Protecting Our Sources of Water to Provide Clean Drinking Water

By Meghan Boian – American Rivers We all live downstream from something, as the old saying goes, so when it comes to ensuring our water is clean and safe, we have to look upstream – all the way to the source. Yet what we’ve seen in recent years when we look to our source waters hasn’t been pretty. Evidence suggests the water crisis in Flint, Michigan, is part of a wider problem. And two years ago Toledo’s water supply was contaminated by toxic algae – algae that bloomed due to the polluted runoff going into our rivers. We can’t afford to let things continue the way they have. Across the country, too many Americans cannot trust that their water is safe. Nobody should have to worry about pollution when they turn on the tap. Fortunately, we’ve made some progress. By closing loopholes in the Clean Water Act last year, we put safeguards on unprotected drinking water sources for 1 in 3 Americans. The Clean Water Rule helps protect our drinking water by making sure the Clean Water Act can be applied to small streams and wetlands that feed into drinking water supplies. Polluters will no longer be able to dump toxic waste into small streams, and developers will have to stop bulldozing the wetlands that naturally filter the water we drink. Unfortunately, special interests are trying to block theses much-needed protections. The hysterical, arguably disingenuous criticisms of the Clean Water Rule — coming almost exclusively from corporate agribusiness and developers — inaccurately portray the protections as some sort of government land grab. The reality is that the long-standing rule...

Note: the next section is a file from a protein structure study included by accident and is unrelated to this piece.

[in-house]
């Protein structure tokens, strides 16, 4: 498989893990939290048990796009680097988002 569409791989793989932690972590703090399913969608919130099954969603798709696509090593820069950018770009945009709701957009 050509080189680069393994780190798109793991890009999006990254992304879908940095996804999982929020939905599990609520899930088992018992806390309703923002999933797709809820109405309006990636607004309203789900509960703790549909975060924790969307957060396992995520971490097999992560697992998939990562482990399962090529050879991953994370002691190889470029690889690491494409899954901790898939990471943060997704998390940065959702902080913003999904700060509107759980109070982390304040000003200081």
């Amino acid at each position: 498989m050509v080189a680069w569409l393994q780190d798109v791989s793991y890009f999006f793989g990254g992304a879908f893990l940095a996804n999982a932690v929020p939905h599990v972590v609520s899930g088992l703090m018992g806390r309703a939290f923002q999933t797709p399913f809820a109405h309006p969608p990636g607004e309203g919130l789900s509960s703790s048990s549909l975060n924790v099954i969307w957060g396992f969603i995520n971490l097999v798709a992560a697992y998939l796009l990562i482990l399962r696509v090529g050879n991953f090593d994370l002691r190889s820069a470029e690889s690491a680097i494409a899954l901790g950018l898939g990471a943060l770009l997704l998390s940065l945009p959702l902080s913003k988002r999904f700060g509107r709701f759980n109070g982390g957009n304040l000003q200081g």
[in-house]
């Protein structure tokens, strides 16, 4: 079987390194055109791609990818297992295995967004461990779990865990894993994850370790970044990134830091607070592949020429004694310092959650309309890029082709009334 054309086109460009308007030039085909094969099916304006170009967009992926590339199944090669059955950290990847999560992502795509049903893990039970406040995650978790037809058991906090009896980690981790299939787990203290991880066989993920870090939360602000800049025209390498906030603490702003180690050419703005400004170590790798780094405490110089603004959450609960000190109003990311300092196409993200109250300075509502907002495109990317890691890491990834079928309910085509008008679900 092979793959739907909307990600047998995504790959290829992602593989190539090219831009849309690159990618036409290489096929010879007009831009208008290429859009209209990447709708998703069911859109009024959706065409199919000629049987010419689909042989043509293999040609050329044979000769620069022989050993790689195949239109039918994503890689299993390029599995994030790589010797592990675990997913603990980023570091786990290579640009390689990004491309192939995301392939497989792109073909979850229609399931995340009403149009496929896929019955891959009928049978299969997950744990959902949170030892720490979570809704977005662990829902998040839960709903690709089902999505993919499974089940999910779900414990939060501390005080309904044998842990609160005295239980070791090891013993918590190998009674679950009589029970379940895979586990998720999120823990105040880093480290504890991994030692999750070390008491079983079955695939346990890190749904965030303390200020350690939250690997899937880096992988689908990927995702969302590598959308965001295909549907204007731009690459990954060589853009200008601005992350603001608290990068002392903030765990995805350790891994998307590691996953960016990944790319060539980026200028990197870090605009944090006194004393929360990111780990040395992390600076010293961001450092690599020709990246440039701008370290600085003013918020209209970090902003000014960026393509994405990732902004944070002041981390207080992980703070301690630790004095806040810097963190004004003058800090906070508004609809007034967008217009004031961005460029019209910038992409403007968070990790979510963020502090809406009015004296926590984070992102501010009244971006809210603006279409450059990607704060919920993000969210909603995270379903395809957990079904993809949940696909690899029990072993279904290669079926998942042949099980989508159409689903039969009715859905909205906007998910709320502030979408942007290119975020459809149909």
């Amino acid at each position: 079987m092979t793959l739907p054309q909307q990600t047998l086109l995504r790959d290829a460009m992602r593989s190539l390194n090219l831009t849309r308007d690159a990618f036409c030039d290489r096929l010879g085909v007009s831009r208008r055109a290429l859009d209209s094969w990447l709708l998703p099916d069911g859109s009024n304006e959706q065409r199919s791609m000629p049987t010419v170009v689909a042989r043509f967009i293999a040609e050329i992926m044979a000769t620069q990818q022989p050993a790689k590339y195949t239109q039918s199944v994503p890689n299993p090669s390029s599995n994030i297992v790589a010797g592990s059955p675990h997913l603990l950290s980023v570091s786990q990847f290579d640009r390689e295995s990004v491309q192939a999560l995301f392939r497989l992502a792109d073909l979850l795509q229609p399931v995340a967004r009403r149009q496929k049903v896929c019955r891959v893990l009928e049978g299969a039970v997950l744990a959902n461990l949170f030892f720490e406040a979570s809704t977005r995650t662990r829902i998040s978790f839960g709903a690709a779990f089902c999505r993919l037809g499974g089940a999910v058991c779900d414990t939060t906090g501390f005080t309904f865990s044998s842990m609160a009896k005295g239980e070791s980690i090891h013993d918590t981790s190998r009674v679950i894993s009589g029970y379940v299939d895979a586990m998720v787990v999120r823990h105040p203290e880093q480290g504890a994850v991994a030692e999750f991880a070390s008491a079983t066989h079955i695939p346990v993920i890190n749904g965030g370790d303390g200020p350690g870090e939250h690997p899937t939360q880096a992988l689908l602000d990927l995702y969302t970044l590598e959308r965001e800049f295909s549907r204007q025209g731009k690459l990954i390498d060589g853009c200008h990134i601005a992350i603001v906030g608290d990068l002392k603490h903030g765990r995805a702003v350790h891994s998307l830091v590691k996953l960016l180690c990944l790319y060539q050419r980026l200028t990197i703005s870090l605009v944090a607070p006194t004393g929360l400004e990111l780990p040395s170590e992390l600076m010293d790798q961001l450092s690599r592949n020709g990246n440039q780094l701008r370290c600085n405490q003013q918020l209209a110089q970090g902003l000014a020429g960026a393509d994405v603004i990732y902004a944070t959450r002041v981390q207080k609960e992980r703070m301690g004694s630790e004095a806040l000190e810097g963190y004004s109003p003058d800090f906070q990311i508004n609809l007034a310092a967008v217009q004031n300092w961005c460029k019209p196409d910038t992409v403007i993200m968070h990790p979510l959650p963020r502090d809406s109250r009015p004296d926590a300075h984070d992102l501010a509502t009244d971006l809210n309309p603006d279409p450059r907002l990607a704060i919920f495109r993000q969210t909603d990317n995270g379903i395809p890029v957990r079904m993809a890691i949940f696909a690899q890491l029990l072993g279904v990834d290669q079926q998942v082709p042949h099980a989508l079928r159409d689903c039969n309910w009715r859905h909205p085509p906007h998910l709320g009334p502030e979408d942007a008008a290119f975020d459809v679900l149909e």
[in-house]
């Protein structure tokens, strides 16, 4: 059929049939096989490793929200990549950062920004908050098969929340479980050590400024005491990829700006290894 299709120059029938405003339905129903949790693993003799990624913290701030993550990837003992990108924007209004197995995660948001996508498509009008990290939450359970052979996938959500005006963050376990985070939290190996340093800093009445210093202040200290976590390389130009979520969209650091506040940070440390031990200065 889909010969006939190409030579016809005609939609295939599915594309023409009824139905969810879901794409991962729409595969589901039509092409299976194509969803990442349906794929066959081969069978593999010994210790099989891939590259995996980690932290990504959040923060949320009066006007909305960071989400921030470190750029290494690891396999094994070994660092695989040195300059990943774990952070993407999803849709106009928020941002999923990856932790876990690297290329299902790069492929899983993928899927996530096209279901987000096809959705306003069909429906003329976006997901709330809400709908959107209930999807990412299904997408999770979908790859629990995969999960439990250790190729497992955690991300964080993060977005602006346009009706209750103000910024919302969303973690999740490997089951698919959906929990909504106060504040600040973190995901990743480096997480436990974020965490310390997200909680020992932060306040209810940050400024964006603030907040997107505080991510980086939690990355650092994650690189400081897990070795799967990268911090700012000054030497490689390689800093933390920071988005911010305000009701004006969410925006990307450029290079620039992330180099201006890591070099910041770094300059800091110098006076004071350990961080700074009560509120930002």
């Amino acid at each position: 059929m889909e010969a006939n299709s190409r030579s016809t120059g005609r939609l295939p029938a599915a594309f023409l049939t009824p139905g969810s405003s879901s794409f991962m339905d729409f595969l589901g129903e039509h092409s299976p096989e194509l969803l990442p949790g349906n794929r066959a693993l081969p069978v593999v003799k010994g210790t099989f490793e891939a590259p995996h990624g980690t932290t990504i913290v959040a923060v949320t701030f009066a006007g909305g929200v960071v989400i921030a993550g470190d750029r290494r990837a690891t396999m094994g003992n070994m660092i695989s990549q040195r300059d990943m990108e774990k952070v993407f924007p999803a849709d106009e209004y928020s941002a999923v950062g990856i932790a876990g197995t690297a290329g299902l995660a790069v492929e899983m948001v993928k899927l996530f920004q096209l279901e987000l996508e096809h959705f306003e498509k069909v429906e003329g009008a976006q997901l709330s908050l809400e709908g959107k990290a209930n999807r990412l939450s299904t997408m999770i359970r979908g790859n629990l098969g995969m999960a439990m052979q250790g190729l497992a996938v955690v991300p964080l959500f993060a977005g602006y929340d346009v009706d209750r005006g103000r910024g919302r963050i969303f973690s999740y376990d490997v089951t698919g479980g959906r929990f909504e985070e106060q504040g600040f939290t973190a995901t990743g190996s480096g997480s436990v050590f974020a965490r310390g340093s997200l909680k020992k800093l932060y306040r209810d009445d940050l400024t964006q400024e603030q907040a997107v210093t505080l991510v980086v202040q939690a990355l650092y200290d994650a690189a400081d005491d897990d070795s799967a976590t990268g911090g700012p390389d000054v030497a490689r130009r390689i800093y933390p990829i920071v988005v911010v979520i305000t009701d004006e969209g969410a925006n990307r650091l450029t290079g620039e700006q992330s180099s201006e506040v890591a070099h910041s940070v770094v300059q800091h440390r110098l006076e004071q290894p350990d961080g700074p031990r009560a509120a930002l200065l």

How Serious Are We About Protecting Clean Water?

By Lynn Thorp, National Campaigns Director for Clean Water Action One year ago this week, we welcomed the Obama Administration’s completion of an important piece of clean water business.  For over a decade, Clean Water Action has worked with allies to fix a policy problem that dates back to the George W. Bush Administration, and that leaves critical water resources unprotected by the Clean Water Act. The “Clean Water Rule” finalized by the U.S. Environmental Protection Agency and the U.S. Army Corps of Engineers is significant because it gets at the question of how serious we are about water protection. The debate over which water bodies merit protection didn’t start in the wake of confusing Supreme Court decisions in the early 2000s. In fact the effort to limit federal protections for water dates back to the debate over original passage of the Clean Water Act which finally became the law of the land in 1972. Why does it matter?  As EPA demonstrated in an extensive review on the science of streams and wetlands, what happens in small water bodies upstream impacts the larger water bodies downstream.  EPA has also demonstrated that leaving streams and wetlands unprotected impacts drinking water sources. For example, drinking water sources for over 117 million people remain vulnerable under current policies. As public attention is focused on drinking water in light of the crisis in Flint, Michigan you would think that clarifying that we want to protect all of our water resources would be a no brainer. But the Clean Water Rule remains tangled up in litigation brought by powerful special interests and some states,...